Nonprofits Oppose Obama’s Charity Deduction Cuts

| September 15, 2011

The President’s plan to cap tax breaks for charitable donations by wealthy donors is a concern for nonprofits who rely on those donations, and nonprofit organizations are opposing the move.

The proposed tax changes are a part of the American Jobs Act, and would apply to married couples with an adjusted gross income of at least $250,000. The changes would limit all write-offs based on itemized deductions to 28%, including charitable giving. The increased revenue to the government, estimated to be about $400 billion, would be used to pay for the proposed job bill. Ironic since the nonprofit sector has been the only job-growth niche for the past several years.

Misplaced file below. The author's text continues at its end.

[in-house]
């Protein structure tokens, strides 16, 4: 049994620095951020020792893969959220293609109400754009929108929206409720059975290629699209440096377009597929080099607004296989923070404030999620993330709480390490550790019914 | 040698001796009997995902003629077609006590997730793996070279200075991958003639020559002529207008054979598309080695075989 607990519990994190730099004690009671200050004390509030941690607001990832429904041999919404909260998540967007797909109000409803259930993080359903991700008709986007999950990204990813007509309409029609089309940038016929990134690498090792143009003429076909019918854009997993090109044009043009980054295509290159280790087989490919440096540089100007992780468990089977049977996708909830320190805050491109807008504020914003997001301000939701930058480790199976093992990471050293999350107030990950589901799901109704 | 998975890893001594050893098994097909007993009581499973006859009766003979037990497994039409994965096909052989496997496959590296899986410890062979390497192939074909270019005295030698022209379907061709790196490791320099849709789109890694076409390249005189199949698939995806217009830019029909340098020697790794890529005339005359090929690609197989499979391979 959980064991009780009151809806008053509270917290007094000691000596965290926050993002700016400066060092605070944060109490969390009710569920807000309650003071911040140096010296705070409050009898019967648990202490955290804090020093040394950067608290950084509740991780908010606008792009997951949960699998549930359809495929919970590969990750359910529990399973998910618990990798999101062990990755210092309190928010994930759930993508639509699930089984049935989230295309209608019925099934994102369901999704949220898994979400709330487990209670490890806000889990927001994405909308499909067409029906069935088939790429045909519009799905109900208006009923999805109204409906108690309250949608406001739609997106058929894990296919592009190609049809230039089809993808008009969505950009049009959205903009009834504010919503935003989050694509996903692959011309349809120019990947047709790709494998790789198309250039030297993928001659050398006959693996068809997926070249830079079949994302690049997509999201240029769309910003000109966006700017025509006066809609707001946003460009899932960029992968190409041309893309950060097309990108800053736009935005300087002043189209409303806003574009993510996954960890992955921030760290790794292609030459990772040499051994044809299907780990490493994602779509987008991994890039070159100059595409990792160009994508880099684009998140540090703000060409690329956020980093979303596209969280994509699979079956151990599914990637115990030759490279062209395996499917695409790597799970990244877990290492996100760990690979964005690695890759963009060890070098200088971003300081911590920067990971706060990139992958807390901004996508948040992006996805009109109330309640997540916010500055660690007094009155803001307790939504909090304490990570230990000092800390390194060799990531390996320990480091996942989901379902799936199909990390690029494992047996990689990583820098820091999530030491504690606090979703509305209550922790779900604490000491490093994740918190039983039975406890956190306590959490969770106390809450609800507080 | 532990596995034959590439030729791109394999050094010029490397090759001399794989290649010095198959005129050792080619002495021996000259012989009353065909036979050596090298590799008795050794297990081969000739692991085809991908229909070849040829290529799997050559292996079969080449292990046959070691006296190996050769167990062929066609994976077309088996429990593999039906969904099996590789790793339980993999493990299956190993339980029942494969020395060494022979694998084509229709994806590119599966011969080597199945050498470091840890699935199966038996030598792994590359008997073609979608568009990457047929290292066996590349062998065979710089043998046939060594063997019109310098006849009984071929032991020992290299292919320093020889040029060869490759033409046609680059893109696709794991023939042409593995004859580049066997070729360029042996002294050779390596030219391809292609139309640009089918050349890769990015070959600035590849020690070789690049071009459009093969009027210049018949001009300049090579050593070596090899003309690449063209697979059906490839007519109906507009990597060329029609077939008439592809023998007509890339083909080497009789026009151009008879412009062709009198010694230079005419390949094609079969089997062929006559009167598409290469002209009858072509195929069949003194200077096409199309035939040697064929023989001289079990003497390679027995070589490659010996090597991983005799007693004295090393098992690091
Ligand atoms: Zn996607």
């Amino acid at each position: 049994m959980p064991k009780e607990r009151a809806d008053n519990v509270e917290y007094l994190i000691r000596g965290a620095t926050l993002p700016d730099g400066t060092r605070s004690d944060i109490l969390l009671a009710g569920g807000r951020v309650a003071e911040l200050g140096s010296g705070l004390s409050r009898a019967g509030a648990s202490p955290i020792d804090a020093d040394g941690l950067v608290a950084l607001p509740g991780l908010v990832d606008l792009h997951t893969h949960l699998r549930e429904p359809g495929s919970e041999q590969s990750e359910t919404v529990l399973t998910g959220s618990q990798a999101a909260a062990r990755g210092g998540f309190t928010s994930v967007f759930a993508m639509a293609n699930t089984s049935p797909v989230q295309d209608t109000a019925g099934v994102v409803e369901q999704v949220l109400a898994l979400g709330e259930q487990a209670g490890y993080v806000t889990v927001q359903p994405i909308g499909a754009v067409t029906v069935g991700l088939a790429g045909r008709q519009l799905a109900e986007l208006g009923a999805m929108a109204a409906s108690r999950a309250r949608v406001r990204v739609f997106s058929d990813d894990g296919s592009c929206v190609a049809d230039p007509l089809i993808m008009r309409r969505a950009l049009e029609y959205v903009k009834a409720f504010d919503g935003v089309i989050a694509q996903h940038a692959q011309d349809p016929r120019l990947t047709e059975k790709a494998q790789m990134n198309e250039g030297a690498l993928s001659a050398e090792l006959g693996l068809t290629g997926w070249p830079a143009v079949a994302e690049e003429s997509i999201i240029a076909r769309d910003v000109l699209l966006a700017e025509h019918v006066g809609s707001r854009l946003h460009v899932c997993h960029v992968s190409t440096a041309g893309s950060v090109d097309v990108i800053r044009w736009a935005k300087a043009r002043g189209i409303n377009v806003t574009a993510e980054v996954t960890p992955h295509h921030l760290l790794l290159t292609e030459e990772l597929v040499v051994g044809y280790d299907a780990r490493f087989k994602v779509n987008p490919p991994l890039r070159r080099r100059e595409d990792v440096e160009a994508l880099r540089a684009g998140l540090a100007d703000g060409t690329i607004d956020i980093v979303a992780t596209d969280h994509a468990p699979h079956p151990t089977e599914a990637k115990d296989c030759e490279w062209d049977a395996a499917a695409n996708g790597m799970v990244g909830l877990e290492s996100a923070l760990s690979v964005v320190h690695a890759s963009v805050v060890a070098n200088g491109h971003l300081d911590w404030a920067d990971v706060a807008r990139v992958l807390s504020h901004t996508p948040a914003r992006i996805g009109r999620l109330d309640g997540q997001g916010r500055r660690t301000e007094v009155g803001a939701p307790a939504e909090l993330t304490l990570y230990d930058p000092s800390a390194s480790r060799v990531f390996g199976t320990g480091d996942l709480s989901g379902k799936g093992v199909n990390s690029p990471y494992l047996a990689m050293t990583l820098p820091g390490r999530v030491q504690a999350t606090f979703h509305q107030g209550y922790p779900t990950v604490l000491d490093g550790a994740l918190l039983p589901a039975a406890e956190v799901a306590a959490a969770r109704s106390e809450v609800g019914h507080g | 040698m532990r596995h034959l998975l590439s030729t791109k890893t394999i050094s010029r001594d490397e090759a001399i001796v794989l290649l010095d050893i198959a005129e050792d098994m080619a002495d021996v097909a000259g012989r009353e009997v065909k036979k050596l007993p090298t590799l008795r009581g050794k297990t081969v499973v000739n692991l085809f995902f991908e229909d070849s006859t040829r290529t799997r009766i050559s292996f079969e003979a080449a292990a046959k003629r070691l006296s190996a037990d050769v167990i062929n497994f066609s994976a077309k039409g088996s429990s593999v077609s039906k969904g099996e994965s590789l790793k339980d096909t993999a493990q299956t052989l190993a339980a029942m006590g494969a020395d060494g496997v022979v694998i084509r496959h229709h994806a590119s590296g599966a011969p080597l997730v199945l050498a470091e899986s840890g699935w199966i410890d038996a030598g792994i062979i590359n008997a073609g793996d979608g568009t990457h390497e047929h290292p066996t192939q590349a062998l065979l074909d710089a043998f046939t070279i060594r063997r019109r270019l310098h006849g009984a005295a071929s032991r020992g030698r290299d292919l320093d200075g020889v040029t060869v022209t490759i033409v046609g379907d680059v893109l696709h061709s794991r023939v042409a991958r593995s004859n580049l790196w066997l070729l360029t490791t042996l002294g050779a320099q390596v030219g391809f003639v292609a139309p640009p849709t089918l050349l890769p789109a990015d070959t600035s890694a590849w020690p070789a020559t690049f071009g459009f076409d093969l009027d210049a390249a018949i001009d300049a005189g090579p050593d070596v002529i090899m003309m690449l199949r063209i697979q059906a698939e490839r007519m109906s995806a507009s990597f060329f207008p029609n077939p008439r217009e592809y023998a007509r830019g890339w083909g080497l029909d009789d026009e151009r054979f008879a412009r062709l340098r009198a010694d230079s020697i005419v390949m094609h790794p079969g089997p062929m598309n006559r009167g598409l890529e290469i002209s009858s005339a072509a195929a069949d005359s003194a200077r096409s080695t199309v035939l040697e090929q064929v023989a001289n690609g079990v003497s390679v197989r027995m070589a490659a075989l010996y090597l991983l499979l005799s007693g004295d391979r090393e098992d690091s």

Nonprofits often deal with our most intractable problems and it’s just not profitable, in the traditional sense, to run a soup kitchen or shelter abused kids. Most nonprofits have few widgets to “sell”; their revenue streams rely heavily on donors. Nonprofits are sometimes the only advocates for at-risk populations like the poor or the aged, and recent cuts by hard pressed governments have already taken a toll.

In Tucson, some organizations have closed their doors. In others, the already low-paid staff have taken salary cuts and are working fewer hours although in many instances the workloads or the served populations have increased.

Charitable deductions amounted to 13% – or $158 billion – of all itemized deductions taken in 2009. It’s not clear how much that number would change based on placing a cap on the donations at the upper end, but it’s not much compared to other deductions or to the budget overall.

That is, it’s not much unless you are running a soup kitchen on a shoestring.

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Category: Charitable Giving, News & Advocacy

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